To date, the capital investment in Klickitat County, where the WP/WF wind farm is located, exceeds $1 billion. The wind farm is actually one of the largest in the US with turbines spanning 30 miles along the Columbia River ridgeline. When completed, the wind farm will produce 500 megawatts (MW) of wind energy, enough to power more than 250,000 homes per year.

The turbines were manufactured by Siemans and “Wind Power Energizes a Community in Klickitat County,” and “Windy Flats – Financing Wind Energy Projects,” were produced by Siemens as part of its 2010 “Summer in America” campaign.

FPL Celebrates First Hybrid Solar Power Plant

Spanning nearly 500 acres in western Martin County, Florida the first ever hybrid solar power plant connects a field of more than 190,000 solar thermal mirrors to an existing combined cycle natural gas power plant to produce energy. Known as the Martin Next Generation Solar Energy Center, the one of a kind facility is owned by Florida Power & Light Company (FPL) and was “put into service” with the help of Florida Gov. Rick Scott and Florida Senate President Mike Haridopolos among others.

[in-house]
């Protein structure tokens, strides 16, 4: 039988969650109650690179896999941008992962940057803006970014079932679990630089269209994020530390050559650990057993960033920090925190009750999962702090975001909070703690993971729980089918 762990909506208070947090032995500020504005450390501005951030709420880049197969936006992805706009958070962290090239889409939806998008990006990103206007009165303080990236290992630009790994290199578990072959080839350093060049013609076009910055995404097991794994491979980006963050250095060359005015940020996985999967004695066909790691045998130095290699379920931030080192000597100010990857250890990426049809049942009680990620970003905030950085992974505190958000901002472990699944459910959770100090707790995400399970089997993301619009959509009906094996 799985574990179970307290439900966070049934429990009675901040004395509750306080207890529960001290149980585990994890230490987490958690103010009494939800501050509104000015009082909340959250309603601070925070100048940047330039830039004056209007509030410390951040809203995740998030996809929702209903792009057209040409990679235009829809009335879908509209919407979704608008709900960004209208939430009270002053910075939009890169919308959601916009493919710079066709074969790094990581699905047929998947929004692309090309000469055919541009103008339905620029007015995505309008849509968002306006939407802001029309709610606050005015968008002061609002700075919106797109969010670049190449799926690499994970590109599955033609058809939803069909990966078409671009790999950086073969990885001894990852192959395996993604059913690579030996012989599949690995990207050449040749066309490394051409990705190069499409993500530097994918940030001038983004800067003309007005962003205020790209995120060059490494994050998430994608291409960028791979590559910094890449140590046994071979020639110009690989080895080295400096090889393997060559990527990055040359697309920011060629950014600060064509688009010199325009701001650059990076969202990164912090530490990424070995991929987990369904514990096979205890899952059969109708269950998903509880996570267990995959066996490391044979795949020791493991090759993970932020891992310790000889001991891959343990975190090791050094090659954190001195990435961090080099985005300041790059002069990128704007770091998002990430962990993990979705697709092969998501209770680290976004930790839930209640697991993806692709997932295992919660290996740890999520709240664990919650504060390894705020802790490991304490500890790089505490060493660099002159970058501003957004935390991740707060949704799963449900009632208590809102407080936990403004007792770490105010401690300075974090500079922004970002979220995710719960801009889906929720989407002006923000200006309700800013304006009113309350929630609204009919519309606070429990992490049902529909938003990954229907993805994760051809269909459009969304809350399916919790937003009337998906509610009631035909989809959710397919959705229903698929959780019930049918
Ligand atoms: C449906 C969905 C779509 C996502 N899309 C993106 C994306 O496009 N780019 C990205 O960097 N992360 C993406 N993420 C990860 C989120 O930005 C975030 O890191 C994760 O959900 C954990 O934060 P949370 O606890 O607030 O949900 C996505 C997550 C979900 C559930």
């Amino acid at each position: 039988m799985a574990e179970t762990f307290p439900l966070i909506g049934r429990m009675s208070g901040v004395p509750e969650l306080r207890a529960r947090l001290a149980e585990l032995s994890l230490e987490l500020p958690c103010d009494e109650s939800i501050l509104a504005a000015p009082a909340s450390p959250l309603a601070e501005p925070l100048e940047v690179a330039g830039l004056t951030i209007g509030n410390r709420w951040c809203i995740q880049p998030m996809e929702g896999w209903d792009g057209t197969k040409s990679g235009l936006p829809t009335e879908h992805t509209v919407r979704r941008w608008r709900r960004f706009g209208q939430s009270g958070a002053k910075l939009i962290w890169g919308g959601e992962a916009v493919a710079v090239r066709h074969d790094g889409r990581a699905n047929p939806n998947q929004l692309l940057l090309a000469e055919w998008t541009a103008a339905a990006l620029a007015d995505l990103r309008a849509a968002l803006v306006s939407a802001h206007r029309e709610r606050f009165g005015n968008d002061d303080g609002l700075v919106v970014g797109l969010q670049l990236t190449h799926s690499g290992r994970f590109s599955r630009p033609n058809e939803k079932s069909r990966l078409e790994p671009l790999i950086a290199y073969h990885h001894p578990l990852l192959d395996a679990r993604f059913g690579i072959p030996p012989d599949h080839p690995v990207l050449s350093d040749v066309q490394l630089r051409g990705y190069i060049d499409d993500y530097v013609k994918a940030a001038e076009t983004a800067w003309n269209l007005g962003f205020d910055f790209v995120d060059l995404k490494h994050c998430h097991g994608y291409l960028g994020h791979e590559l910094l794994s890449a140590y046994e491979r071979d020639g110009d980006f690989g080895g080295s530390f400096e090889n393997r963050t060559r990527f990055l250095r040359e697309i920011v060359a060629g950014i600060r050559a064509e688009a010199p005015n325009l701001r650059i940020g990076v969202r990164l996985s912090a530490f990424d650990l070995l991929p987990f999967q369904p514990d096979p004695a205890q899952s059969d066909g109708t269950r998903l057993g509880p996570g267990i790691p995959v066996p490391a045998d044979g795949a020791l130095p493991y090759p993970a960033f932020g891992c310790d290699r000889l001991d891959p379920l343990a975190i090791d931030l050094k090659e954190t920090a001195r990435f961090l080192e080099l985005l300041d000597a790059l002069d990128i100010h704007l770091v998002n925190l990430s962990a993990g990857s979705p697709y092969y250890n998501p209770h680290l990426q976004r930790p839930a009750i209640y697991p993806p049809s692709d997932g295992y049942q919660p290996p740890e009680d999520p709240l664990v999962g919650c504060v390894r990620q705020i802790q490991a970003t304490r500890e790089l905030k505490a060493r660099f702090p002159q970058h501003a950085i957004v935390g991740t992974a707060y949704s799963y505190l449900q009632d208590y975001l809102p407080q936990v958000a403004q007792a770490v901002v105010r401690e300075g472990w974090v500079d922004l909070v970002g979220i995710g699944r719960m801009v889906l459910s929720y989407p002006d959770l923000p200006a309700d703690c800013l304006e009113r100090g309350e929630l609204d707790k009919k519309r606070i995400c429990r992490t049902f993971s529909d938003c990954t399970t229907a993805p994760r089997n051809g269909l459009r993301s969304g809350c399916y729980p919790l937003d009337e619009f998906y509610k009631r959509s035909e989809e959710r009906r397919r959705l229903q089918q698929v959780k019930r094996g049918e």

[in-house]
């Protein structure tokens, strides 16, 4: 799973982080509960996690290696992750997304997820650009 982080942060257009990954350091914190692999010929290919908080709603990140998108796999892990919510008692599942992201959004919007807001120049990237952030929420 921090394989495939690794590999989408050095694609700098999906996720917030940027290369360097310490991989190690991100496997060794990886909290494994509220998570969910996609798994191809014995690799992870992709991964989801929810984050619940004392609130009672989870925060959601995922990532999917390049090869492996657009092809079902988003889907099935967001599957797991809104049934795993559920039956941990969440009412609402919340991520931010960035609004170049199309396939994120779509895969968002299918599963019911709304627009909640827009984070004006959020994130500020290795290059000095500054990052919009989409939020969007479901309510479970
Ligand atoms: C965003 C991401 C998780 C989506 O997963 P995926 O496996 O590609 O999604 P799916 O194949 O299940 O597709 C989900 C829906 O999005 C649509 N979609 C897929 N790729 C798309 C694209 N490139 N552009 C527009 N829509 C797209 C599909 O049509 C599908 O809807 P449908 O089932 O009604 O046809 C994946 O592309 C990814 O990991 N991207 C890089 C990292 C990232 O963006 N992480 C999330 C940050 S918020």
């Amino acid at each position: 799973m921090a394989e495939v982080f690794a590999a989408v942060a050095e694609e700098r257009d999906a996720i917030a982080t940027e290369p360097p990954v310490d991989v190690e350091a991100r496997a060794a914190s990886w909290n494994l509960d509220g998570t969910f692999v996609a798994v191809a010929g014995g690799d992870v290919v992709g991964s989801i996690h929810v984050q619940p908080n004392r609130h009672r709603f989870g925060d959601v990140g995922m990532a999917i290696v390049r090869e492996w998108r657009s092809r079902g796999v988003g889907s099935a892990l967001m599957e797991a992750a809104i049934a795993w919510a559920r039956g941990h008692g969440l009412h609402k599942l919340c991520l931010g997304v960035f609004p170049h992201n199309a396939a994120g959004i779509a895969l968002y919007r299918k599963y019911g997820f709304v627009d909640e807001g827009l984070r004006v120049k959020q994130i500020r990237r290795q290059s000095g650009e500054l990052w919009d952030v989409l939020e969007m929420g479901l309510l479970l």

“From job creation to cleaner air to energy security, this project demonstrates the many benefits of investing in large-scale renewable energy, especially in Florida,” said FPL President and CEO Armando J. Olivera. “Leadership by the Florida Legislature in 2008 made this project and its myriad benefits possible. We’re hopeful that today’s leaders will take action to enable more cost-effective investments like this so we can continue taking dramatic steps forward to reduce our dependence on fossil fuels and get more Floridians back to work quickly.”